Sci-fi with a point can be truly transcendent. The same day the Augs Lives banner debate flared up online, I happened by chance to watch a striking counterpoint to Square Enix's dysfunctional (or disingenuous) marketing: The classic Star Trek episode "A Private Little War." I've been working my way through the original Trek catalog, watching one episode per day as I exercise, and a lot of these shows are new to me. I'd definitely never seen "A Private Little War," and it would have been a remarkable episode even if the Deus Ex controversy weren't fresh in my mind.
Star Trek often worked as a social or political metaphor, but this particular episode offers a far more nuanced (not to mention uncertain) perspective than usual. The series had its roots in producer Gene Roddenberry's utopian vision of the future, and Captain Kirk in particular often served as Roddenberry's mouthpiece. His was a well-meaning moral perspective — eager for peace, coexistence, an end to war, the elevation of knowledge and discovery — but one rooted in the gentle cultural chauvinism of the '60s and the early days of the Pax Americana. Trek's spacefaring morality can be decidedly imperialistic at times, but it's usually wrapped up in a sense of do-gooding that makes Kirk's perspective easy to swallow.
Not so in "A Private Little War." This episode sees a primitive culture corrupted by the Klingon Empire, given weaponry far beyond that society's current state of development and wrenched from peaceful coexistence into a state of war and conquest. This bucolic planet and its peoples become the stage for a proxy war between two empires forced into a cold war by the threat of mutual annihilation — real straight-from-the-headlines stuff in 1967 — and Kirk advocates mutual armament as the only solution to the Klingons' interference. Equipping the planet's other society to the point where they have the war technology necessary to hold their own against the Klingons' proxies, he argues, is the only way to prevent genocide. It's an unusually hawkish perspective for Kirk, whose reputation as disciple of two-fisted diplomacy has been greatly exaggerated over the years.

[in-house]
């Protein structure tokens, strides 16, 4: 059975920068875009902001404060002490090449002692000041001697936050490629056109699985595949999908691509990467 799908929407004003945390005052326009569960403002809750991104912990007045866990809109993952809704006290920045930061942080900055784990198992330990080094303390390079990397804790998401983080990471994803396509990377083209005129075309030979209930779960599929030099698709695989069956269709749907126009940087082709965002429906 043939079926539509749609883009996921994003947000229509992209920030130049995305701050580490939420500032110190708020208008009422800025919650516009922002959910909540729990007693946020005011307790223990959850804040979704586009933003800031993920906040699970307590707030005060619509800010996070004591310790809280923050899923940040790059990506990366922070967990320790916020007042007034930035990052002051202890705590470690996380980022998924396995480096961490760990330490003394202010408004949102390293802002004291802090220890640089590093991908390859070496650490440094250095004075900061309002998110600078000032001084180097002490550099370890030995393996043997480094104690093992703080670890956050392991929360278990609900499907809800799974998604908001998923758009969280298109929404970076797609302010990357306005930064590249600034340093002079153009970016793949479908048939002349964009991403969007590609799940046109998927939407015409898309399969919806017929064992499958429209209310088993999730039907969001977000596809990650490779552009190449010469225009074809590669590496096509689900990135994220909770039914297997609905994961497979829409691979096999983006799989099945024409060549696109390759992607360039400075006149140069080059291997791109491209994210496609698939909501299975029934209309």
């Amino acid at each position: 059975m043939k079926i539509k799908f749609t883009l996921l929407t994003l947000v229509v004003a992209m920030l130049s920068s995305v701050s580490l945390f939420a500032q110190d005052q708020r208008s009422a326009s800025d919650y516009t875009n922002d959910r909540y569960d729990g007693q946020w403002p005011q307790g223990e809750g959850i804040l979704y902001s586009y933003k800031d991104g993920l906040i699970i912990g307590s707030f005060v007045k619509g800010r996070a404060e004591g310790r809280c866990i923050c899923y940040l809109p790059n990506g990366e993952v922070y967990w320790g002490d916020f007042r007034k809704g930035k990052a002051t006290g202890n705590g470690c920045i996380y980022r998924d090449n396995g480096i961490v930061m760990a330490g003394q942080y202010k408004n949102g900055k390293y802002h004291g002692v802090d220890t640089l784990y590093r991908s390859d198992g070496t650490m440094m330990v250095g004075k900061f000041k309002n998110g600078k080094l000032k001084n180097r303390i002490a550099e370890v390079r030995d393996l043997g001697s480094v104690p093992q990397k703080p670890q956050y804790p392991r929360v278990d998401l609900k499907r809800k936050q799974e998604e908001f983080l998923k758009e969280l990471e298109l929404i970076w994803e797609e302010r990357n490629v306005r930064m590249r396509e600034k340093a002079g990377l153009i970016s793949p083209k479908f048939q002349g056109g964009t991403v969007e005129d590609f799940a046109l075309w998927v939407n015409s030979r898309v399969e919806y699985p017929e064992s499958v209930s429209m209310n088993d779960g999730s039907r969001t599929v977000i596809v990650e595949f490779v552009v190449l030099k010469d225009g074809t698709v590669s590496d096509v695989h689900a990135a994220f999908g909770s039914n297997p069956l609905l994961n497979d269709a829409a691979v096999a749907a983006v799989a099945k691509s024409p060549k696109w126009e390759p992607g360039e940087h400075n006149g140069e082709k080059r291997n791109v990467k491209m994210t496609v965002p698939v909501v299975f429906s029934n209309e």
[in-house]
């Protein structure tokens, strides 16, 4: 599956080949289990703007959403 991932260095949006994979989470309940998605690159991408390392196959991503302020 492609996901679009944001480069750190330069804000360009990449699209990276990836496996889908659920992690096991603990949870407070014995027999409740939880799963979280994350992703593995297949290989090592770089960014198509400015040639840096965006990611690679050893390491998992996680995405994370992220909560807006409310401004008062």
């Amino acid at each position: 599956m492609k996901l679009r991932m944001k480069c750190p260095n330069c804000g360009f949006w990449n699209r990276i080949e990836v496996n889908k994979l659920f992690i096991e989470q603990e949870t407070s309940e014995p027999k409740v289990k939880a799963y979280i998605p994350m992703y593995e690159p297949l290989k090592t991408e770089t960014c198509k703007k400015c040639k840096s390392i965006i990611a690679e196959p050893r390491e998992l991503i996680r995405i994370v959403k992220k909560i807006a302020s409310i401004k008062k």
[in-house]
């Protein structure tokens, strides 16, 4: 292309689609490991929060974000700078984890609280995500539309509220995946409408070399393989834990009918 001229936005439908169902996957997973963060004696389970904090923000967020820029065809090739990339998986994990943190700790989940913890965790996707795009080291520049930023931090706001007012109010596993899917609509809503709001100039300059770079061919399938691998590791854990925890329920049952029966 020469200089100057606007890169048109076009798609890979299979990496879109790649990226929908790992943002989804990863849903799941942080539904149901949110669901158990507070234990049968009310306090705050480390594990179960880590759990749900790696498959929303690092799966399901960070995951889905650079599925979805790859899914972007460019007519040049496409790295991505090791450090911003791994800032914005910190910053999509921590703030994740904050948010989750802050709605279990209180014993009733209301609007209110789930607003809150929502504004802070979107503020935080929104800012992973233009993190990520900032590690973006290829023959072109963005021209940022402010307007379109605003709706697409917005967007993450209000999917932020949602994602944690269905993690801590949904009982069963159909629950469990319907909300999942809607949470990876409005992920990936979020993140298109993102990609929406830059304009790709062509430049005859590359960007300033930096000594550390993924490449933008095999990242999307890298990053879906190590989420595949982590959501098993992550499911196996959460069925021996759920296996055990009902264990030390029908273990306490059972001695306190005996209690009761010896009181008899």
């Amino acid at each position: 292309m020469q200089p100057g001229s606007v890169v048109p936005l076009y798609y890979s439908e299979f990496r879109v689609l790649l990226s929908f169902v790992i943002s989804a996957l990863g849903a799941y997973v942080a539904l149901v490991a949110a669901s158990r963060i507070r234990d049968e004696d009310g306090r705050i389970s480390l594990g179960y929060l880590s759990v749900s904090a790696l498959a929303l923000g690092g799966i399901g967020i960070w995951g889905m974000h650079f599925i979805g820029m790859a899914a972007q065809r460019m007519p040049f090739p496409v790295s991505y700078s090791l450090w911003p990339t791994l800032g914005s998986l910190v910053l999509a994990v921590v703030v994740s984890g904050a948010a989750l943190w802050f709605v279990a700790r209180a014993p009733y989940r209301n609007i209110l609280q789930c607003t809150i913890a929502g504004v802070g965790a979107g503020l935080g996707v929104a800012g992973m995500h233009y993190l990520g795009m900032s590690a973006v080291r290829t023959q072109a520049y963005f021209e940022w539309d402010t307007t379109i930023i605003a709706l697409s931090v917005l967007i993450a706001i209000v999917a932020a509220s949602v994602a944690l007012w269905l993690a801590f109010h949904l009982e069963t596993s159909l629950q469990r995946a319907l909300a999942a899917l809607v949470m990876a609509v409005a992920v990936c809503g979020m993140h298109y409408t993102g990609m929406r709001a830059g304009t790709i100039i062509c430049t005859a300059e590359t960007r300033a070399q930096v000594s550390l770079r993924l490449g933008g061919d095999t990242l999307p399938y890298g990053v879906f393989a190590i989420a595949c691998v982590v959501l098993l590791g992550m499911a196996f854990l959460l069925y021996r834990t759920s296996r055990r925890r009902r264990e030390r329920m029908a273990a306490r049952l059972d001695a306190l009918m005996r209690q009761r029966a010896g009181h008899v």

Even more remarkable is the show's refusal to necessarily endorse Kirk's argument. He calls for armament with an unusual fervor, but it never convinces his devil's advocate (his chief medical officer, Dr. McCoy) — and, honestly, it leaves the viewer with the distinct impression that Kirk isn't fully convinced, either. The episode ends on a melancholic note rarely seen in classic Trek, as the crew departs knowing they've been party to the effective destruction of a culture but uncertain of the alternatives.
I can only imagine "A Private Little War" made for a powerful hour of television back in 1967 when it first aired — a damning statement about the United States' actions in Vietnam (actions that, about a decade after the episode debuted, culminated with our military beating a hasty retreat) and the futility of cold and proxy wars. Nearly 50 years later, "A Private Little War" still resonates, though this time the metaphor lines up more with Afghanistan, the Taliban, and the sequences of events that have led to the rise of Daesh, not to mention the countless European civilians who keep dying in terrorist attacks precipitated by actions America took decades ago. That is great science fiction: A story that functions as a powerful statement about politics half a century after its debut and still manages to be unsettling.
Not every work of sci-fi can hit as hard, or for as long, as "A Private Little War." Certainly most episodes of Star Trek didn't. But it was an hour of television with a point of view, with a statement to make; it stuck to its guns, and it's become a timeless classic as a result — terrible makeup and special effects notwithstanding.
Video games have the potential to do that, too, but something tells me we won't be talking about Deus Ex: Mankind Divided half a century from now. And it's not because it's hitched its wagon to a social movement rooted in the here-and-now of 2016, because sadly I suspect race will still be an issue that divides America 50 years from now. No, Mankind Divided will have trouble lasting because its creators and publisher appear to be afraid to make a real statement about the terminology they've borrowed from the news. Whether or not the game actually does something meaningful with the social metaphors the development team has adopted — I hope it does, and I look forward to seeing it for myself — for many, it's already been cut off at the knees by what amounts to either corporate timidity or creative cynicism.